Assemblyman Richard N. Gottfried, a Democratic sponsor of the medical marijuana legislation, criticized “senseless burdensome restrictions” on the program.
By JESSE McKINLEY and CATHERINE SAINT LOUIS
March 29, 2015
ALBANY — When New York State’s lawmakers were mulling legalizing the medical use of marijuana last summer, some proponents feared that the proposed law was so restrictive that it would prevent many patients from receiving the drug.
Now, with the state’s Health Department close to issuing final regulations about the new program, the law’s supporters say their fears may soon be realized.
The law itself is quite restrictive: Only 10 conditions qualify for medical use of marijuana; the drug may not be smoked; and New York will initially allow only 20 dispensaries across the state, run by five organizations.
The regulations go even further. Sales would be restricted to five so-called brands of medical marijuana, which concerns some supporters who say patients and doctors need flexibility to find out which of the hundreds of strains of marijuana works best for a particular condition. (The regulations even stipulate that brand names cannot be “coined or fanciful, and may not include any ‘street,’ slang or other name.”)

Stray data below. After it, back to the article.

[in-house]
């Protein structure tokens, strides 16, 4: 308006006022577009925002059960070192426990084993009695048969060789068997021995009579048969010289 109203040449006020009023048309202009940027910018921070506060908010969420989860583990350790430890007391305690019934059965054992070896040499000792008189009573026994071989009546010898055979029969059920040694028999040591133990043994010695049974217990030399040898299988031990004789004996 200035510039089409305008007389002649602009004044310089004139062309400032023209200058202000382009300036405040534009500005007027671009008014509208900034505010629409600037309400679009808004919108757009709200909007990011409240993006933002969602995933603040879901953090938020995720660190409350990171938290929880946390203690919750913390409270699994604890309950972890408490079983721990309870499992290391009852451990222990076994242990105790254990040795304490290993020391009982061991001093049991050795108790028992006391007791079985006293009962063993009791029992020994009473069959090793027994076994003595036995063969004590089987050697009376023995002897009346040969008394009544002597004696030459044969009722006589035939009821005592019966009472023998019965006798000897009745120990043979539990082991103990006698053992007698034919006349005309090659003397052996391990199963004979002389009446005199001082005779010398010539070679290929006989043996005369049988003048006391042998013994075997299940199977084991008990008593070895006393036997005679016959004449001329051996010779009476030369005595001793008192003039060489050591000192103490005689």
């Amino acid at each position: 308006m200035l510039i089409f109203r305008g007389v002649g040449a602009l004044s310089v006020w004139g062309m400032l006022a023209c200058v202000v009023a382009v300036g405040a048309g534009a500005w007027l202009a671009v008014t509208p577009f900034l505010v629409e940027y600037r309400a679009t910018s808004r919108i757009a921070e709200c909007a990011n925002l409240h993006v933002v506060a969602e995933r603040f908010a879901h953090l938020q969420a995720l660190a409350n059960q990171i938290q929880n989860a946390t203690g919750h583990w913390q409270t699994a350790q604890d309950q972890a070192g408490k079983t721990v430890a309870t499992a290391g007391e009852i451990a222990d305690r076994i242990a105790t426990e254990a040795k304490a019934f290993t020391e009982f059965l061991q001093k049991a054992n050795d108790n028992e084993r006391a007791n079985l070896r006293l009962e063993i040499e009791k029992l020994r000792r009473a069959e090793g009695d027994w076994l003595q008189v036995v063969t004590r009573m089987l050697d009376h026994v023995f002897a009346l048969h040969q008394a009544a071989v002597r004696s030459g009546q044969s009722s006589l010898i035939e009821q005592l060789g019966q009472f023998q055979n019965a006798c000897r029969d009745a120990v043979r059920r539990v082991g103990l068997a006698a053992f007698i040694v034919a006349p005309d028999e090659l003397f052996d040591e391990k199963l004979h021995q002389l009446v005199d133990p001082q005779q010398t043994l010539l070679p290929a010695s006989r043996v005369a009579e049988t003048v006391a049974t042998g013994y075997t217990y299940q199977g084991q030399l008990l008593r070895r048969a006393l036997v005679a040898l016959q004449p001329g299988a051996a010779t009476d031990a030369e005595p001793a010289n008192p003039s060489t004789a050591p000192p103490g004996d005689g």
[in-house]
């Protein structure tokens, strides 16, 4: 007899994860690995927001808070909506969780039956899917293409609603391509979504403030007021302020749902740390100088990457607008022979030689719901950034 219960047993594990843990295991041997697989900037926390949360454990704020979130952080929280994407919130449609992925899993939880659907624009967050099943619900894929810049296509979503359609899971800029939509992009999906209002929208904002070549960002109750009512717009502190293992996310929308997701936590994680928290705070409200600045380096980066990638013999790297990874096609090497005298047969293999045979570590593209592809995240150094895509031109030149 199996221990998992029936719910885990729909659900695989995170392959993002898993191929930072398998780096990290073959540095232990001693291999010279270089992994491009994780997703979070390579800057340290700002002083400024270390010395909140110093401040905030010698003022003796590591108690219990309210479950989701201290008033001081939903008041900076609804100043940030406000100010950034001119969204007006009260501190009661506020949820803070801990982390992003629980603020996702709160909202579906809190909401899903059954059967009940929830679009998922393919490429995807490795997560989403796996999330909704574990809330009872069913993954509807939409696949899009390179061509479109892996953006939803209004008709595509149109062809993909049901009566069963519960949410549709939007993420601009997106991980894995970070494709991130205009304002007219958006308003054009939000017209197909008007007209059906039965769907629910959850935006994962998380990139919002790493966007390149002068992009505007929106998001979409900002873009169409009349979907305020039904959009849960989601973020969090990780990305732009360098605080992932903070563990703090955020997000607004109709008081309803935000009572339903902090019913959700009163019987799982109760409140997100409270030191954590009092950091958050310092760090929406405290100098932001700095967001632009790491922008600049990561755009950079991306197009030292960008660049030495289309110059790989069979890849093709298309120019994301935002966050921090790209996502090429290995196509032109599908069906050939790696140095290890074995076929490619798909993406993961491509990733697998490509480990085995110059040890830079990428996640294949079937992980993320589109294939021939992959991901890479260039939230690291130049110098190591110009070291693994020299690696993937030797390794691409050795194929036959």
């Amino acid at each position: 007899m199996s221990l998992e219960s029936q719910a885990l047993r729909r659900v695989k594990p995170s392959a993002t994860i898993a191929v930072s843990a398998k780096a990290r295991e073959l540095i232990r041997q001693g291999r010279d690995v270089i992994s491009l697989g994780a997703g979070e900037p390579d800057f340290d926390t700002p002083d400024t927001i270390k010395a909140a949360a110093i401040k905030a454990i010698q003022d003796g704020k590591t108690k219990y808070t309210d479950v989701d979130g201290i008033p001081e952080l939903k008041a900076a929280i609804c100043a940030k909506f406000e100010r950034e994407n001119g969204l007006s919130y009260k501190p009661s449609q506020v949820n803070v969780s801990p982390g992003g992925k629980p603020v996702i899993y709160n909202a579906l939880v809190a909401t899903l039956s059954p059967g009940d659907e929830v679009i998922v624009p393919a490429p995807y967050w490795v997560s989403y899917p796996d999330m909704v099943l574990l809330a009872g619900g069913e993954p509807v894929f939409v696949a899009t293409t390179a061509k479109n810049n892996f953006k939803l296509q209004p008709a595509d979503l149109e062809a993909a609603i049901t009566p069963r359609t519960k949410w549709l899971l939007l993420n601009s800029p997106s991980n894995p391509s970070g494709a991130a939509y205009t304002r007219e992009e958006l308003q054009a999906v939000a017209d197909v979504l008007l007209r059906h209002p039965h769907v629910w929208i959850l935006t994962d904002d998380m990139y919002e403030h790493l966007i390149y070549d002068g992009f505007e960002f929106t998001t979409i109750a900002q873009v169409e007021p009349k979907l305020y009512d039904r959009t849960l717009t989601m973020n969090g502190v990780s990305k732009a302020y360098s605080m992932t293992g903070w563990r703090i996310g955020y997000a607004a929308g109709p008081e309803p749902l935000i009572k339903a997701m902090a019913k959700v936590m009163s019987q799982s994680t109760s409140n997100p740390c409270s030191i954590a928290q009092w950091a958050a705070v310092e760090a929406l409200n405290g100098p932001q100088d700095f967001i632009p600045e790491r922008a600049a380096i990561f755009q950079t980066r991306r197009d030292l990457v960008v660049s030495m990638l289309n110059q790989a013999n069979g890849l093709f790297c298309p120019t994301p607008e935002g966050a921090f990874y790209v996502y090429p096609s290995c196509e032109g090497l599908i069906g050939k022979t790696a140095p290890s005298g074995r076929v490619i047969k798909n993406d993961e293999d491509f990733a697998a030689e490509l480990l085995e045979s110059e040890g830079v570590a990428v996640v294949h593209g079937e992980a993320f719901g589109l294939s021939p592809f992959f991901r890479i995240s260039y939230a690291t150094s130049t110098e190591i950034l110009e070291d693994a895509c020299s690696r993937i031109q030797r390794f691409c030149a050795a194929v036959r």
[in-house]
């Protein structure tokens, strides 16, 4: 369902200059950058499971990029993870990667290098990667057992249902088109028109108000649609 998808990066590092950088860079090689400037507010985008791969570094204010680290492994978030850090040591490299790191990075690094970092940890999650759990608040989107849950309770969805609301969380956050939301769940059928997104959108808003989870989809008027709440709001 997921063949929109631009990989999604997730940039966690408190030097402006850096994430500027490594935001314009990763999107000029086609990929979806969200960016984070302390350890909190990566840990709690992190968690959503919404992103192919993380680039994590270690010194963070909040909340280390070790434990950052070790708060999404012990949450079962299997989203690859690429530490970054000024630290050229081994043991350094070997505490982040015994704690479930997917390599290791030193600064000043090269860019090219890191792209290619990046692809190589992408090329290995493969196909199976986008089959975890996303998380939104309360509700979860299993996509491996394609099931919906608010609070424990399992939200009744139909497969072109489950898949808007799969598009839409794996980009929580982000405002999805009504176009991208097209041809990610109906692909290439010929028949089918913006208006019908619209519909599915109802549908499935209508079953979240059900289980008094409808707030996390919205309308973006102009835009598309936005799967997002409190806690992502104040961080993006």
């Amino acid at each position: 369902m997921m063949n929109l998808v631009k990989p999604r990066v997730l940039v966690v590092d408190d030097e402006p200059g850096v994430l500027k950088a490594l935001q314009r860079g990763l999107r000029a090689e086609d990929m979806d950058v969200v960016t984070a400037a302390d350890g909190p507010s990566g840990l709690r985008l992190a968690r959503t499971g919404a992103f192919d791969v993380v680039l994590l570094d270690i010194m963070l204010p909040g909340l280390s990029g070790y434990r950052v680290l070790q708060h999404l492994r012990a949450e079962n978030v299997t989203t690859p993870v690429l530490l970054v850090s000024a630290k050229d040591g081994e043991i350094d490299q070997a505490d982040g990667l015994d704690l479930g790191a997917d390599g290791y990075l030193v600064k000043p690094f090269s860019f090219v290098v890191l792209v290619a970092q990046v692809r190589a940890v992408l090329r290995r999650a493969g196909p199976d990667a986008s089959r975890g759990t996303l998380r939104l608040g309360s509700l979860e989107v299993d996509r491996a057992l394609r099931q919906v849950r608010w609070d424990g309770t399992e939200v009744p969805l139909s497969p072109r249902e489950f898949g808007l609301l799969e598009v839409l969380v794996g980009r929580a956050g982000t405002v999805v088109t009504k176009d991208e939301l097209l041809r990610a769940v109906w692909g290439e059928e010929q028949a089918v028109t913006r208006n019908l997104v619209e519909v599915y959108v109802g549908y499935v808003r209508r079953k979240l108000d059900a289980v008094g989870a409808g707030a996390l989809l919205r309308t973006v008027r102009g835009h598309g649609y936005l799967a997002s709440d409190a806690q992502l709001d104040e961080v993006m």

Democratic Senator Diane J. Savino arrived for session at the New York State Senate on March 17.
Assemblyman Richard N. Gottfried, a Manhattan Democrat who was one of the law’s sponsors, voiced deep frustration this month with “a long list of senseless burdensome restrictions on patients and organizations.”
“There are people from very, very young children to very elderly New Yorkers who are going to continue to suffer unnecessarily,” Mr. Gottfried said.
The regulations also impose constraints in unexpected ways. A plumber may not be able to unclog a sink in a dispensary without prior written approval. Drinking a Coke or even milk on the premises could be a violation.
All of which is surprising, advocates say, because of New York’s somewhat late entry into the medical marijuana market: Nearly half of states nationwide already allow medical use of the drug, and California, the first to do so, has allowed it for almost two decades.
“The administration continues to operate as though medical marijuana programs have never been operated before,” said Gabriel Sayegh, the managing director for policy and campaigns at the Drug Policy Alliance, which …Read More